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On 5/12/2017 at 6:23 PM, Ultimate Steve said:

The Hype continues... Best of wishes to Rocket Lab and the X prize team flying on Electron!

Wait, what? How is anybody going to get anything to the surface of the Moon using Electron? To get from LEO to the surface of the Moon, you need 3.1 km/s for the transfer outwards, and then another 2.7 km/s (ish) for the braking burn. Electron can only launch 150 kg to LEO. Let's say that the rover we're trying to deliver weighs 10 kg (which, mind you, is lighter than Sojourner, the lightest rover ever deployed). That gives us 140 kg for the transfer vehicle. Now, it's safe to say this transfer vehicle will be using storable propellants, putting the vacuum Isp around 300s. Given this, the transfer stage's dry mass would have to be around 10 kg for the math to check out, resulting in a 14:1 wet mass/dry mass ratio for the transfer stage. Which is ridiculous, considering the scale.

Does anybody have any information on this? Because, as I see it, assuming my assumptions are reasonable, I don't see how it's possible to use Electron to complete the X prize.

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3 hours ago, IncongruousGoat said:

Does anybody have any information on this?

Moon Express has booked options for up to three launches to the Moon from Rocket Lab. They will be among the first customers - likely the second regular launch. The payload capability is "less than 10 kg", and Moon Express specifically downsized their lander to make it work. It's going to be tiny, and it's not going to be a rover. It'll try to complete the X-Prize's 500 meter travel goal via a propulsive hop.

(Source)

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Electrons 150kg is [email protected]

The website lists 225kg as max payload.

We should find out shortly if this is accurate.

 

The lander needs 300s storables only for LOI and the landing (~2700m/s).

For a final mass of 10kg, this will be a 25-30kg payload.

Do the TLI with 330s kerolox of the upper stage, similar to a GTO insertion.

So you are lifting a 13% of your max payload to LEO.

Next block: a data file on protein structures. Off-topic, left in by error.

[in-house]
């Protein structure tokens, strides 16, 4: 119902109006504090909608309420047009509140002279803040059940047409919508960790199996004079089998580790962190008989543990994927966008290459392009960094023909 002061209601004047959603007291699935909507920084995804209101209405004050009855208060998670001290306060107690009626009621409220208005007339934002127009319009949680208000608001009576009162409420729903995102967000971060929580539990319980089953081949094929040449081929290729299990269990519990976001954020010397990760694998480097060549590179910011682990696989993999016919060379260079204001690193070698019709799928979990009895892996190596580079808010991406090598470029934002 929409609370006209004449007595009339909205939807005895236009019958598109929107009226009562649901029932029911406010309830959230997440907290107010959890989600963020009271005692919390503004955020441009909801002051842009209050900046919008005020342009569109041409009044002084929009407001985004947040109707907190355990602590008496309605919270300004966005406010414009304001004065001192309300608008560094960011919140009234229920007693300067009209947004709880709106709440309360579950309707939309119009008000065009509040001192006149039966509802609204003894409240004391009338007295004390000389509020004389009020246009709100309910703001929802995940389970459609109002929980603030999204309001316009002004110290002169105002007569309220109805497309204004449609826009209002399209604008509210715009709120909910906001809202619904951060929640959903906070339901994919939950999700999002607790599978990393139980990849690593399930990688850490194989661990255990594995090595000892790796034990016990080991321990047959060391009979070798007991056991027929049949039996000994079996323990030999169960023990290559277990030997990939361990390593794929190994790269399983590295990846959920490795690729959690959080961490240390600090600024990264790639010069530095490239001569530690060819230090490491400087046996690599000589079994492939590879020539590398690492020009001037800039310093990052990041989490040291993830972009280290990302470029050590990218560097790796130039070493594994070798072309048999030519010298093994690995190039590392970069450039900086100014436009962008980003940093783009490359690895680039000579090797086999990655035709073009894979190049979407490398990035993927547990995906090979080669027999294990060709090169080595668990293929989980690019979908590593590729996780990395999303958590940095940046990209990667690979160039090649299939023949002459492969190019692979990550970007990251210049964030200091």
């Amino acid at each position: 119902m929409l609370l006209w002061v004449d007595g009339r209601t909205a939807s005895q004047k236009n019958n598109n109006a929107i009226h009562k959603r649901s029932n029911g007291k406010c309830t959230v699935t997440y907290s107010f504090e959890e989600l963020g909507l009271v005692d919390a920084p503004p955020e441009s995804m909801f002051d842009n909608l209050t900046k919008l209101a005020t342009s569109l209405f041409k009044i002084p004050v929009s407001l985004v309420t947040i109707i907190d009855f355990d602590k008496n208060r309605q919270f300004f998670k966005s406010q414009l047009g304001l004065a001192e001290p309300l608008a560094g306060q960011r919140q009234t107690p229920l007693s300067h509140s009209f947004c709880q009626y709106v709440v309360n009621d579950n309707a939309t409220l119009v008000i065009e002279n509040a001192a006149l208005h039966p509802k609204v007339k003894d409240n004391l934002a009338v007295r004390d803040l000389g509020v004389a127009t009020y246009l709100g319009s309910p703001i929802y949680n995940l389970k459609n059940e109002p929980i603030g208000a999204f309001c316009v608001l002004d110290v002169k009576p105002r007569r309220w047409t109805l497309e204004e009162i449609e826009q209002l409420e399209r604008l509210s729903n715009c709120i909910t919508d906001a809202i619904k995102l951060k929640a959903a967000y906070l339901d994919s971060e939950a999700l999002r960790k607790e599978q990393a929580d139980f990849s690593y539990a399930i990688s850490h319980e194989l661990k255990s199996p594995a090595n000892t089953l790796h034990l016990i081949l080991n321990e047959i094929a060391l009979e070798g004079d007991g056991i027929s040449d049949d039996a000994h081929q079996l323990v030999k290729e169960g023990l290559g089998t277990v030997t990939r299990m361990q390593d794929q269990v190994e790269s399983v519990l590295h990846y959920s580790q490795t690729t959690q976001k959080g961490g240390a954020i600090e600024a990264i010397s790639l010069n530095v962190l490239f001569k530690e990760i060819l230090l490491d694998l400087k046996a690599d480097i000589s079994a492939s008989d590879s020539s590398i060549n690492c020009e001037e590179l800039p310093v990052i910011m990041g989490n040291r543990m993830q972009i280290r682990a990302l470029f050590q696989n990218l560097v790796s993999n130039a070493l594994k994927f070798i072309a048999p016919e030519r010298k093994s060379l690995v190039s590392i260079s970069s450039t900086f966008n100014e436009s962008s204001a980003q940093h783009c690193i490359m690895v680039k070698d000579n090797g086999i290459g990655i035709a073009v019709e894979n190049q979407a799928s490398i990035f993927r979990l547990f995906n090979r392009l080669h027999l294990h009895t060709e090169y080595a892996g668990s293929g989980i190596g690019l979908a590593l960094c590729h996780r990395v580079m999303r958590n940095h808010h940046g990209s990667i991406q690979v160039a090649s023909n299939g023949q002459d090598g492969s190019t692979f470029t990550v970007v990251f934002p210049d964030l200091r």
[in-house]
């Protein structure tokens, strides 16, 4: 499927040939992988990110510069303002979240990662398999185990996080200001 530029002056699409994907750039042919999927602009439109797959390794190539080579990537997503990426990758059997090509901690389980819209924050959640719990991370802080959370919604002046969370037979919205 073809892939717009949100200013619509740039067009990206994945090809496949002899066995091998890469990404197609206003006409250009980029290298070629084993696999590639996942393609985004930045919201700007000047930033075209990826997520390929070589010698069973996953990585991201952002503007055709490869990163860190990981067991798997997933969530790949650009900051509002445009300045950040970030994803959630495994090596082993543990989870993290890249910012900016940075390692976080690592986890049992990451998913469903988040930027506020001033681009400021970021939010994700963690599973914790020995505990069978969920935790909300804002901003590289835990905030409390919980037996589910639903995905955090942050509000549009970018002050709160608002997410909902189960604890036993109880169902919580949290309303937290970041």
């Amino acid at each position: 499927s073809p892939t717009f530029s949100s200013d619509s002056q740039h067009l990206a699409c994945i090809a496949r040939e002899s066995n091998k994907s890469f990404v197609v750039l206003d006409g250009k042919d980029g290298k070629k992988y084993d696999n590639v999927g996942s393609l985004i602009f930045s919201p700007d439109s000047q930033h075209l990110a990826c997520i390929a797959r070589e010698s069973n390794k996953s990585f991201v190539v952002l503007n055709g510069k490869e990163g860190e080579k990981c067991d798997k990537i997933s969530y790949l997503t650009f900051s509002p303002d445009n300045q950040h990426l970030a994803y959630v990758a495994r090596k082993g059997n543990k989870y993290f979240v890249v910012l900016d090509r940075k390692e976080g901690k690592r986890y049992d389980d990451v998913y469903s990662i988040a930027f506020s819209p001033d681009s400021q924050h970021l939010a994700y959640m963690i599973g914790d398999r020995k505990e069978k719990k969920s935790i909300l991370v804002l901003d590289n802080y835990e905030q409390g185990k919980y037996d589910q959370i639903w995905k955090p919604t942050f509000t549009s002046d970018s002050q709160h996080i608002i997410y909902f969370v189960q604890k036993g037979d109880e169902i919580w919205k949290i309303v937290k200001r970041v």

As long as you have >3100m/s left in the upperstage tanks for TLI, you are good to go.

 

*Nope. Got it wrong Red. 30kg aint goin to the moon on electron.

 

 

Edited by RedKraken
checked with Tsiolkovsky
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A quick check from the spreadsheet :

For electron to get 10kg TLI (~12300m/s)

from 9200kg kerolox @ 300s(atmos-ave) and 333s (vac)

the dry masses of the stages need to be something like 9% (1st) and 6%(2nd).

Less than 10kg TLI looks like a reasonable figure if the isps and dry masses match up.

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5 hours ago, RedKraken said:

Electrons 150kg is [email protected]

The website lists 225kg as max payload.

We should find out shortly if this is accurate.

 

The lander needs 300s storables only for LOI and the landing (~2700m/s).

For a final mass of 10kg, this will be a 25-30kg payload.

Do the TLI with 330s kerolox of the upper stage, similar to a GTO insertion.

So you are lifting a 13% of your max payload to LEO.

As long as you have >3100m/s left in the upperstage tanks for TLI, you are good to go.

 

*Nope. Got it wrong Red. 30kg aint goin to the moon on electron.

That makes more sense. For some reason I read "500 km SSO" as "500x500 km LEO", hence the mistaken assumption. That, and I thought that Moon Express's payload was a rover, and not (as @Streetwind pointed out) a tiny lander doing a propulsive hop.

And I thought I did my research. :P

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On 5/14/2017 at 2:43 PM, Steel said:

I'm not aware of any fuel cell designs using kersoene and/or oxygen. Also Even if there was I don't think you'd get anywhere near the power output required from one anyway.

It's all about the size - get the electrodes (and fuel flow) big enough and enough current shall pass, at the expense of low efficiency. (though you can't raise DC voltage...)